One very interesting note from the decision to sign with the Cubs is how Stroman described Chicago as one of his favorite cities. “Culture and passion everywhere. Beyond excited to pitch in front of one of the best fan bases in all of sports,” Stroman tweeted. So what is the interesting part? The veteran has never pitched at Wrigley Field in his seven seasons in the major leagues. He will get plenty of chances now.


Taylor Returns to Dodgers

Chris Taylor and the Los Angeles Dodgers agreed to a four-year $60 million contract on Wednesday that includes a team option for a fifth season. The 31-year-old reportedly had a strong market for his services but decided that staying with the team he has been with since 2016 was more important than money.

The versatile All-Star hit .254 this season with 20 home runs, 73 RBI, and 13 stolen bases while batting .476 in the National League Championship Series against the Braves. In fact, Taylor hit three home runs in Game 5 alone. The utility man has played every position in the major leagues except for catcher and first base and should remain a key contributor next season after the Dodgers lost their star shortstop Corey Seager in free agency.

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Beantown to the Brew Crew

In what turned out to be the final deal before the lockout was imposed Thursday morning, the Red Sox and Brewers agreed to a four-player trade. Boston is sending outfielder Hunter Renfroe to Milwaukee in exchange for Jackie Bradley Jr, and prospects David Hamilton and Alex Binelas.

The 29-year-old Renfroe is fresh off a resurgent season, slashing .259/.315/.501 with 31 home runs and 33 doubles, and is under team control for the next two seasons. He will make for a perfect replacement for Avisail Garcia in Milwaukee, who recently signed with the Marlins. Boston, on the other hand, will be reunited with defensive wizard Jackie Bradley Jr, who is coming off a rather horrendous season. The 31-year-old carried a .163/.236/.261 slash line over 134 games with the Brewers and will make $9.5 million in 2022.


Closing Time

A few bullpens were fortified on Wednesday with potential closers coming to an agreement with their respective teams. Raisel Iglesias re-signed with the Angels, while the reigning MLB saves leader Mark Melancon came to an agreement with the Diamondbacks. A third pitcher, Corey Knebel, also joined up with the Phillies and could be in line for a late-inning role depending on how the rest of Philadelphia’s offseason is handled.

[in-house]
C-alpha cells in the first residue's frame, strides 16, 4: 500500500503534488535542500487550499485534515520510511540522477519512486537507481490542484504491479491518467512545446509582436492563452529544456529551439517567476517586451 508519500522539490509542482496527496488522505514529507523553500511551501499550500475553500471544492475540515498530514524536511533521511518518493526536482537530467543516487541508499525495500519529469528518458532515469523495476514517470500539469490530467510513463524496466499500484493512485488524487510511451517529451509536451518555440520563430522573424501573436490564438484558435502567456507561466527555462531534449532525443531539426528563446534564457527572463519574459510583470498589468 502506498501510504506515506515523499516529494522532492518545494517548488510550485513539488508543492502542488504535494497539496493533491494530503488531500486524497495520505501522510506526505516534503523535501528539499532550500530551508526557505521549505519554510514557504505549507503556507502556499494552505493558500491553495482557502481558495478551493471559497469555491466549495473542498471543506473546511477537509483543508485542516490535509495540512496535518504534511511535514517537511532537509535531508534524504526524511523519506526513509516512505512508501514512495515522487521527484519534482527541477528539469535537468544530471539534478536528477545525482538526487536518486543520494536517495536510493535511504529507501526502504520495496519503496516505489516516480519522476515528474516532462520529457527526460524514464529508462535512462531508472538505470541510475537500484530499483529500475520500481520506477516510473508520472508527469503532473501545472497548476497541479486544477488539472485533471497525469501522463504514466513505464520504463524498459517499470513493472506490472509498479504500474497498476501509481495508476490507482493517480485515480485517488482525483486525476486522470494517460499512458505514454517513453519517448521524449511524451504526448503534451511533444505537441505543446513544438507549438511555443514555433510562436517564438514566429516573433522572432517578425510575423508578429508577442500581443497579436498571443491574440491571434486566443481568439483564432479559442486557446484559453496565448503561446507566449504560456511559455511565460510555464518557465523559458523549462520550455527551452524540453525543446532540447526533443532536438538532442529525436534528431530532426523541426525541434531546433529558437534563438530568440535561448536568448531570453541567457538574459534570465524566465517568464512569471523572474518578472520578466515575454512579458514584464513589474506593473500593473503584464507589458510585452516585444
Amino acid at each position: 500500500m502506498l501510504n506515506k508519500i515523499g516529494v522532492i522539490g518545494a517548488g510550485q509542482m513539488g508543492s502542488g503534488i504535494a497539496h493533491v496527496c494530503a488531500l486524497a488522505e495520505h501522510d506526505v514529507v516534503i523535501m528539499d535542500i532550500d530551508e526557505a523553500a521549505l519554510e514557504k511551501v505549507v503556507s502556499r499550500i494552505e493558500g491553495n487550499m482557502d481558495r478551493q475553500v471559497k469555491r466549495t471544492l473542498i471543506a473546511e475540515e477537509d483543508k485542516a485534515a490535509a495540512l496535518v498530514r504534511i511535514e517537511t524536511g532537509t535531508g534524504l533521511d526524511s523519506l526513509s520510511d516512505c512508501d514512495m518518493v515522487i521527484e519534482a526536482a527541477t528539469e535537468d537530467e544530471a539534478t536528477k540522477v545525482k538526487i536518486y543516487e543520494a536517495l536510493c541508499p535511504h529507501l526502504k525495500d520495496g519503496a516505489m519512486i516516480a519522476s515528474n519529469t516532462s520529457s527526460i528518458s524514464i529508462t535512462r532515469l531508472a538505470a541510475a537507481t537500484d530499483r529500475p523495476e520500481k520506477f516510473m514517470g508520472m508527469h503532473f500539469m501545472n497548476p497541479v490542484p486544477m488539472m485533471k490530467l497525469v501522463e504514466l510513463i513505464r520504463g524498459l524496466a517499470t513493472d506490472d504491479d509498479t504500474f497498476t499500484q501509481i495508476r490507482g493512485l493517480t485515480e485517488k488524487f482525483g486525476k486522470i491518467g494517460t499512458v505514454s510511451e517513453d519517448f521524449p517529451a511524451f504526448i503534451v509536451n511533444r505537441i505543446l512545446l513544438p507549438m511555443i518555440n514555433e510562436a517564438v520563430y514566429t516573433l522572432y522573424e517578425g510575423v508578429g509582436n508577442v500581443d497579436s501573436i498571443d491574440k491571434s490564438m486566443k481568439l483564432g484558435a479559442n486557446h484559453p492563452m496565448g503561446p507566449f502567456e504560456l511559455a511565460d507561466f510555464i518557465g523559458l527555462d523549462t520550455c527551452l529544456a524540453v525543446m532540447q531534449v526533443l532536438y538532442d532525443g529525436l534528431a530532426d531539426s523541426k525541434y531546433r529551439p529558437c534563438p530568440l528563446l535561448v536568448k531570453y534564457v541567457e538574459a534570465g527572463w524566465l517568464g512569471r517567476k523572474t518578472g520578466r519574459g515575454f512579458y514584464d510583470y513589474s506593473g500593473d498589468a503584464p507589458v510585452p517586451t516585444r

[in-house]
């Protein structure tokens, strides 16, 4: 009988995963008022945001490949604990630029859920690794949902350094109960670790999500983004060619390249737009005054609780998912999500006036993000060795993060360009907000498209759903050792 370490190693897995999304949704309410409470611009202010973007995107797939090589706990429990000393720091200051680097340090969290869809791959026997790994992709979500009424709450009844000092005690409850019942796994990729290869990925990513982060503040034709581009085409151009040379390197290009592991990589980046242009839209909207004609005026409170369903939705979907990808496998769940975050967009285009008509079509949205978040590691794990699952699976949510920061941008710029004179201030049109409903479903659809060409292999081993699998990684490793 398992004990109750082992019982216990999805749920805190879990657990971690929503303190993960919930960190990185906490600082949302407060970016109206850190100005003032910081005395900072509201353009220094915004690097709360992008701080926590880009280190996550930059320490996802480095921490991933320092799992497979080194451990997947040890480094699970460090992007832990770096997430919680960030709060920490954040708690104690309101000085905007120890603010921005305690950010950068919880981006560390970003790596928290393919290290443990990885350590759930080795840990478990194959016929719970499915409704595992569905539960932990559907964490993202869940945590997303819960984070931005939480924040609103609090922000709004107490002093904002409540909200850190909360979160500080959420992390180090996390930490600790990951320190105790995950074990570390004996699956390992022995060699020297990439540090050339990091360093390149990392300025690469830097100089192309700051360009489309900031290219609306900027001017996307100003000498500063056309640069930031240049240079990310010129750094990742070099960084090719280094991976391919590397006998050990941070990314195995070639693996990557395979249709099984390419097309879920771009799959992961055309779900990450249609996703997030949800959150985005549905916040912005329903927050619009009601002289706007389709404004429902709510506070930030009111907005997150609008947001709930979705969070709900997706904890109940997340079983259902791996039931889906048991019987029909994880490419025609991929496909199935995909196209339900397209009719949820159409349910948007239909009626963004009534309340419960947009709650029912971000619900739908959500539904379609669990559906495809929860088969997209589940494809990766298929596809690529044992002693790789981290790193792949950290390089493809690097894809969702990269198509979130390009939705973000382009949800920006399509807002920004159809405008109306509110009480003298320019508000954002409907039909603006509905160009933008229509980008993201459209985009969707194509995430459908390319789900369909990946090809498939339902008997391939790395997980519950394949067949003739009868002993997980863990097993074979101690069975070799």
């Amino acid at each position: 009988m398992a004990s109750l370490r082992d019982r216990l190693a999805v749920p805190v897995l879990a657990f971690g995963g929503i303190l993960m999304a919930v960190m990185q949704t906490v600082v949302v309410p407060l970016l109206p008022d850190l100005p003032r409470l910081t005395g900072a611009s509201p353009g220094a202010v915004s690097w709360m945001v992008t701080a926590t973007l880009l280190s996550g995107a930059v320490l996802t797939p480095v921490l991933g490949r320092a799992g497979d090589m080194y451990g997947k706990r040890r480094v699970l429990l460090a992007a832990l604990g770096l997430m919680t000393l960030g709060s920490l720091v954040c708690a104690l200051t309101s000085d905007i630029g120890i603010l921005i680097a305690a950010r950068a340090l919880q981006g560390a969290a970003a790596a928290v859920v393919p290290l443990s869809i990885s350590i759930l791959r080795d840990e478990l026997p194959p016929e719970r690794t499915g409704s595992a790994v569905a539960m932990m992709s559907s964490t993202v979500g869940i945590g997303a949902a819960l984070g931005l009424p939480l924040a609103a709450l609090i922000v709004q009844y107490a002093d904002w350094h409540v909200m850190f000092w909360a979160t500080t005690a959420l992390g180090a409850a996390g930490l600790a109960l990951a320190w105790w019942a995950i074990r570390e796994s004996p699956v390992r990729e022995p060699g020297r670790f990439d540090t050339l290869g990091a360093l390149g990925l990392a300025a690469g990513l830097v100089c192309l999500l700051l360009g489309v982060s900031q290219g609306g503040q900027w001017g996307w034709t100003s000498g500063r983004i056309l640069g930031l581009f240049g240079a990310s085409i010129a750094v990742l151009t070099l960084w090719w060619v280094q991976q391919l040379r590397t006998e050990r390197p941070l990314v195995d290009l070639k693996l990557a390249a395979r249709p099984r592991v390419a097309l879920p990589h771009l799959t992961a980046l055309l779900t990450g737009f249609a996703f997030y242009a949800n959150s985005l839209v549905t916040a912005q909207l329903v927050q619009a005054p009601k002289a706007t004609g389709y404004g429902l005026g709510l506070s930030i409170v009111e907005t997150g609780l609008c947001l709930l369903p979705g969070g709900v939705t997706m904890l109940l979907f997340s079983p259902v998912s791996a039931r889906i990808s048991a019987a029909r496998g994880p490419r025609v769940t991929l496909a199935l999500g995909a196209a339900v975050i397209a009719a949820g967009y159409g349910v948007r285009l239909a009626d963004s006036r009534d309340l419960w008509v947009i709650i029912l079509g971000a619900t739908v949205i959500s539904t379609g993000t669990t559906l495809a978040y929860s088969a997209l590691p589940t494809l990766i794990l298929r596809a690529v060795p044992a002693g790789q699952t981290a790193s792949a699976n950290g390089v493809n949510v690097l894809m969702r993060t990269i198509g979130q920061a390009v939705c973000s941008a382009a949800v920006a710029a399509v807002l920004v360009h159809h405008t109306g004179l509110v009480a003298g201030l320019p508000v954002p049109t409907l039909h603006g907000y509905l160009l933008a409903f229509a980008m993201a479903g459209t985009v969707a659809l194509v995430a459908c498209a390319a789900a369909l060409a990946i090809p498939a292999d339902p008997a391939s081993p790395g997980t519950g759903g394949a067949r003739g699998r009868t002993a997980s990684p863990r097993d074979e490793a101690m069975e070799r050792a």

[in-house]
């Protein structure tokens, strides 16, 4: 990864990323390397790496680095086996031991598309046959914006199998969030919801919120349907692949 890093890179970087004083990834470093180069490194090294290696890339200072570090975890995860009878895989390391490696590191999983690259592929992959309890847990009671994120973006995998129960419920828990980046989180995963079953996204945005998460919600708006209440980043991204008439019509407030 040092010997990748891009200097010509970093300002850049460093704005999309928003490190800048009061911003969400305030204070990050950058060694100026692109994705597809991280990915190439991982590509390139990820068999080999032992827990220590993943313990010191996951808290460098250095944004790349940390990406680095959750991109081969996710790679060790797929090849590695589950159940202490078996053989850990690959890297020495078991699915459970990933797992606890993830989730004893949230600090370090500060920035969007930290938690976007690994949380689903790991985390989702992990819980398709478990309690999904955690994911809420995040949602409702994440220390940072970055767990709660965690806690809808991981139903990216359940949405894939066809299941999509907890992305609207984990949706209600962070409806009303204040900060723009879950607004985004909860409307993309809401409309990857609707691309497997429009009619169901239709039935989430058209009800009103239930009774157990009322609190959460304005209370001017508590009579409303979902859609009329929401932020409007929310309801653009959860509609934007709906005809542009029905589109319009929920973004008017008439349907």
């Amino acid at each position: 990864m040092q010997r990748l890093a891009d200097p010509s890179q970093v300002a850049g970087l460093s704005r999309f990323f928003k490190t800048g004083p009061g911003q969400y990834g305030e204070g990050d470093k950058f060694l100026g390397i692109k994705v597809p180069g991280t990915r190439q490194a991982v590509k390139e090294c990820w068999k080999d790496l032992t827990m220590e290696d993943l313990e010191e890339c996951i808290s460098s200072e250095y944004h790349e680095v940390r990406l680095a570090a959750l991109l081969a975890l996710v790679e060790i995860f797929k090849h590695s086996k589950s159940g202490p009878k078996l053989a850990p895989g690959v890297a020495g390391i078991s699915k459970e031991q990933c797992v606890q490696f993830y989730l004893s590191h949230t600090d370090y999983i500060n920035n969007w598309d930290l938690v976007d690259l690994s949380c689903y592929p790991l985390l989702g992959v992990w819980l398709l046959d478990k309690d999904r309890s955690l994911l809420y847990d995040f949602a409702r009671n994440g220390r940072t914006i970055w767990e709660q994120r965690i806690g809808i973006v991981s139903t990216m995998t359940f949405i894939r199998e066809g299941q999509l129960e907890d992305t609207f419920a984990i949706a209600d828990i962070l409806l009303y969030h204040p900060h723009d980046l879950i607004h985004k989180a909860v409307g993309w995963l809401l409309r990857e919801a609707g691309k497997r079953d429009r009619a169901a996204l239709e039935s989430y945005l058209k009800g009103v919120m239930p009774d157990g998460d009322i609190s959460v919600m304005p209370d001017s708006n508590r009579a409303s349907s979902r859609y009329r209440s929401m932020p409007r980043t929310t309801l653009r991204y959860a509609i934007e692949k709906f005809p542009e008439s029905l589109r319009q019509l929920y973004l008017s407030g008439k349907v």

Iglesias signed a four-year $58 million deal with Anaheim after rejecting their $18.4 million qualifying offer on November 17. The 31-year-old posted a career-high 34 saves last season with a 2.57 ERA and 103 strikeouts over 70 innings with only 12 walks. The right-hander converted right saves that required multiple innings of work and was a high priority for general manager Perry Minasian to retain. 

Melancon walked away from the Padres in order to sign a two-year $12 contract with the division-rival Diamondbacks. The soon-to-be 37-year-old posted a 2.23 ERA and led the major leagues with 39 saves in 2021 and will now join a 110-loss team that had a 10-31 record in one-run games. The veteran Melancon will go a long way in helping to cure that problem. The deal also includes a $5 million mutual option for 2024 with a $2 million buyout. 


Quick Hits: Jordan Lyles agreed to a one-year $7 million deal with the Orioles. … Rich Hill signed a one-year $5 million contract with the Red Sox. … James Paxton joined the Red Sox on a one-year $10 million contract with a two-year team option. … Phillies signed Johan Camargo to a one-year contract. … Padres signed OF Nick Martinez to a four-year $58 million deal and inked RHP Robert Suarez to a one-year contract. … Twins added RHP Dylan Bundy on a one-year $4 million contract with an $11 million team option for 2023. … San Diego signed reliever Luis Garcia to a two-year $7 million deal.